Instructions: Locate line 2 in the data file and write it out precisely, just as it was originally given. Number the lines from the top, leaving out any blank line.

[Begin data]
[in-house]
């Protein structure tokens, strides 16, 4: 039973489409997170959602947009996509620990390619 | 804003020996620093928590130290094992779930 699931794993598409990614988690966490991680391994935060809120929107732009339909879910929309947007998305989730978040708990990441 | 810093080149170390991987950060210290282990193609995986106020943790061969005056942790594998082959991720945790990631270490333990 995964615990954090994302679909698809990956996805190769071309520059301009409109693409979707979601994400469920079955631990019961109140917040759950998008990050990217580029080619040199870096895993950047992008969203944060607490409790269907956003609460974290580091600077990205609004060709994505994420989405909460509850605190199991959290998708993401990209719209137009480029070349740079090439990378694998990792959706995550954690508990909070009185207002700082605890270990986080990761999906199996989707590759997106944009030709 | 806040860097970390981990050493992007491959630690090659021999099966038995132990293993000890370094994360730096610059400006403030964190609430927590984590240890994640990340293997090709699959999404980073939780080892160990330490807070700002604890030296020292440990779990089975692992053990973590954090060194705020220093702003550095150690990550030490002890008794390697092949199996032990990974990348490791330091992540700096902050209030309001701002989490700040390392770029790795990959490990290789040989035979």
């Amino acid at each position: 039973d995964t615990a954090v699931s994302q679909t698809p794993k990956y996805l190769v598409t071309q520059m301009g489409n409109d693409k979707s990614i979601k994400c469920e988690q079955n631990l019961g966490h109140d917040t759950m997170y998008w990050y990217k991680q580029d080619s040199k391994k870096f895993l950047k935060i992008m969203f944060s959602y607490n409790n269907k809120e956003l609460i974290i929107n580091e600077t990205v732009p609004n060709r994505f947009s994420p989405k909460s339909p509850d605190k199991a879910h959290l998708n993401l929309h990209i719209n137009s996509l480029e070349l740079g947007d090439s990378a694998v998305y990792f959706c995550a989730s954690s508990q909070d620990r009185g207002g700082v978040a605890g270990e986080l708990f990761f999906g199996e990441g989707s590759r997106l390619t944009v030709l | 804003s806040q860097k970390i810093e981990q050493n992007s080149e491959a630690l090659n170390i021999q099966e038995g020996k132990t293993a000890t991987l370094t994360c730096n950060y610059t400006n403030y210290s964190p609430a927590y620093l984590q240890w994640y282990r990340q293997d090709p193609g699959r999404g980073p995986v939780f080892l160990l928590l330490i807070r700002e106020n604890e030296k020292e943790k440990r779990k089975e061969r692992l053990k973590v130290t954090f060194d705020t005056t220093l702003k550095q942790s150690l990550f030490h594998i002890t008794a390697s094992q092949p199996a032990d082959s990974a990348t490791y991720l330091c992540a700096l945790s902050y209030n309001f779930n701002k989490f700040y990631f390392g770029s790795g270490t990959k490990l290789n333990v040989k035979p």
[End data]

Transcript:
């Protein structure tokens, strides 16, 4: 039973489409997170959602947009996509620990390619 | 804003020996620093928590130290094992779930 699931794993598409990614988690966490991680391994935060809120929107732009339909879910929309947007998305989730978040708990990441 | 810093080149170390991987950060210290282990193609995986106020943790061969005056942790594998082959991720945790990631270490333990 995964615990954090994302679909698809990956996805190769071309520059301009409109693409979707979601994400469920079955631990019961109140917040759950998008990050990217580029080619040199870096895993950047992008969203944060607490409790269907956003609460974290580091600077990205609004060709994505994420989405909460509850605190199991959290998708993401990209719209137009480029070349740079090439990378694998990792959706995550954690508990909070009185207002700082605890270990986080990761999906199996989707590759997106944009030709 | 806040860097970390981990050493992007491959630690090659021999099966038995132990293993000890370094994360730096610059400006403030964190609430927590984590240890994640990340293997090709699959999404980073939780080892160990330490807070700002604890030296020292440990779990089975692992053990973590954090060194705020220093702003550095150690990550030490002890008794390697092949199996032990990974990348490791330091992540700096902050209030309001701002989490700040390392770029790795990959490990290789040989035979």